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Chinese Tourists Behave Badly in North Korea

08/07/2013 10:45

By Sally Appert, Epoch Times | August 6, 2013Last Updated: August 6, 2013 6:37 pm Chinese tourists buy North Korean souvenirs beside the Yalu River Bridge leading to North Korea during the funeral of the late leader Kim Jong-Il, at the Chinese border town of Dandong on December 28, 2011. Chinese tourists are among the most obnoxious visitors to North Korea, according to recent reports. (Mark Ralston/AFP/Getty Images)

Chinese tourists buy North Korean souvenirs beside the Yalu River Bridge leading to North Korea during the funeral of the late leader Kim Jong-Il, at the Chinese border town of Dandong on December 28, 2011. Chinese tourists are among the most obnoxious visitors to North Korea, according to recent reports. (Mark Ralston/AFP/Getty Images)

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Chinese tourists help support North Korea’s economy, but they often seem loud and obnoxious to the local tourism workers.

“If mainland [Chinese] tourists go to a school performance, they don’t have any qualms about rushing to the stage and picking up a child for photos,” Simon Cockerell from Koryo Tours, a tour company specializing in North Korea, told the South China Morning Post.

Cockerell added that Chinese tourists throw candy at Korean children “like they’re feeding ducks.”

“The mainlanders are just more forward … they just tend to be a lot louder,” Cockerell continued. “Most of the tour guides I know, they joke about Chinese tour groups’ behavior. But it doesn’t matter as they’ve seen it all before.”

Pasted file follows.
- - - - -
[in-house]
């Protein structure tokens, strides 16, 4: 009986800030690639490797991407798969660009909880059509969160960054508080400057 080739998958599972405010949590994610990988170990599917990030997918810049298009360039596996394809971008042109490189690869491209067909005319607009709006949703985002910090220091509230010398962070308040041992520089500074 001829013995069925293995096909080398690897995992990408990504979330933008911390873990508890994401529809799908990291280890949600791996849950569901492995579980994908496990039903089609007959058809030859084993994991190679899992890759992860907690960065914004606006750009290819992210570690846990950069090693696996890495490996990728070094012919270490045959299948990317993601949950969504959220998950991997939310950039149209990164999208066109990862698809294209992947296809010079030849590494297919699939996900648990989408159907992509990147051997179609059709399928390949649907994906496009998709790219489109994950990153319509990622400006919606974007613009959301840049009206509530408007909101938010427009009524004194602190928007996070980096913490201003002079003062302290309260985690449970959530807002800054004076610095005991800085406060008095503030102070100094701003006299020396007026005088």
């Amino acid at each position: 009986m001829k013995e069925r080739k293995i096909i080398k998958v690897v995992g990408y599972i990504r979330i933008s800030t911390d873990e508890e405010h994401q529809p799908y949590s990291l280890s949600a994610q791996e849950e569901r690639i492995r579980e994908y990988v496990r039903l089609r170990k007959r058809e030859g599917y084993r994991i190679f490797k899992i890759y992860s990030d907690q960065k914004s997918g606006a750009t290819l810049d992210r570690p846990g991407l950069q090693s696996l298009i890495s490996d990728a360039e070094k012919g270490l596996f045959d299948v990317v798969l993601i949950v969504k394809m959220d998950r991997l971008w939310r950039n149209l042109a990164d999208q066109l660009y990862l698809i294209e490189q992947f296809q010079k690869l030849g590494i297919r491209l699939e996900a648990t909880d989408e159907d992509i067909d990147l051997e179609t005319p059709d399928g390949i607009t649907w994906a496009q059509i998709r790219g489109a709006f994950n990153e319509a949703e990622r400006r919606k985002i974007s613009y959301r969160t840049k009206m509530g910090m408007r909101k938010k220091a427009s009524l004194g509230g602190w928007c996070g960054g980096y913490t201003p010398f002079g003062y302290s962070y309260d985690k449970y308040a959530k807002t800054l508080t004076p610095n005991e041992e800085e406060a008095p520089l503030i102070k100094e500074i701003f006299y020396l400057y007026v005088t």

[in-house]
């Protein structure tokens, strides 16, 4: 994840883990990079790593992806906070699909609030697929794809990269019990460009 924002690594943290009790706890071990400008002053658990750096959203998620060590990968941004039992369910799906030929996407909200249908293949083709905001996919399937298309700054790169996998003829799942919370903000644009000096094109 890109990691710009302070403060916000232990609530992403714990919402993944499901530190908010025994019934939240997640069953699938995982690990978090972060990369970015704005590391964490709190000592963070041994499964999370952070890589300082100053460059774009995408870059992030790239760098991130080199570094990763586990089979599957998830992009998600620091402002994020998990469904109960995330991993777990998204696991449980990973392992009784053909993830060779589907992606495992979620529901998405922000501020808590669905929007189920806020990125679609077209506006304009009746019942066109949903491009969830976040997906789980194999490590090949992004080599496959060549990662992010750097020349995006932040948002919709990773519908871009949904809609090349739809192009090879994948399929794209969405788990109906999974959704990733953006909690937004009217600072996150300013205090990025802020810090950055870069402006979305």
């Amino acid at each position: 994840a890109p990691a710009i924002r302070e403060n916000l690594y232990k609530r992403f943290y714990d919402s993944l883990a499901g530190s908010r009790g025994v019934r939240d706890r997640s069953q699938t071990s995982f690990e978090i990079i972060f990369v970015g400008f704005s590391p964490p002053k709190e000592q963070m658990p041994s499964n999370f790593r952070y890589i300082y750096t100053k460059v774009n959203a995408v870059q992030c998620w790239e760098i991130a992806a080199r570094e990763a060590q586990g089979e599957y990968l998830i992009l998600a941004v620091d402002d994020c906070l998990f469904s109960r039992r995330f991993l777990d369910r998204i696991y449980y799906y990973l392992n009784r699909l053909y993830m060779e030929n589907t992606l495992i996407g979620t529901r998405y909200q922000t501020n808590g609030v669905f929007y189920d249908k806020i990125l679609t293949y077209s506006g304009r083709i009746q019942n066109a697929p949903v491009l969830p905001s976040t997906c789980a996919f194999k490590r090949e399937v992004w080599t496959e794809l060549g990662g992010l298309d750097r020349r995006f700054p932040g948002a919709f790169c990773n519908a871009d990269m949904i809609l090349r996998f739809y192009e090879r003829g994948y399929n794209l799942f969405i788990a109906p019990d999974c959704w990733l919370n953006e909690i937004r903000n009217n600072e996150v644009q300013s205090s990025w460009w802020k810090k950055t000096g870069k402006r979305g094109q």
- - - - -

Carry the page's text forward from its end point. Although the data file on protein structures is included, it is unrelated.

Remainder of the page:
Cockerell adds that some tourist attractions in North Korea are closed to Chinese visitors, such as the mausoleum of former leader Kim Jong-il and his father, Kim Il-sung. Chinese tourists have to be content with looking at Kim Il-sung’s portrait or Kim Jong-il’s birthplace.

“With the rapid growth of China’s outbound tourists, a few who are traveling abroad have shown uncivilized behavior and language, which had an impact on the country’s international image,” the Chinese National Tourism Administration said according to the Post.

Chinese tourists are well-known around the world for their ill behavior. The tourism administration has been attempting to educate the Chinese public about how tourists should act, the Post reported.

“I would think that [in North Korea] the Chinese are even less popular as individuals than the Americans,” Barbara Demick, Beijing bureau chief of The Los Angeles Times, said according to the Post.

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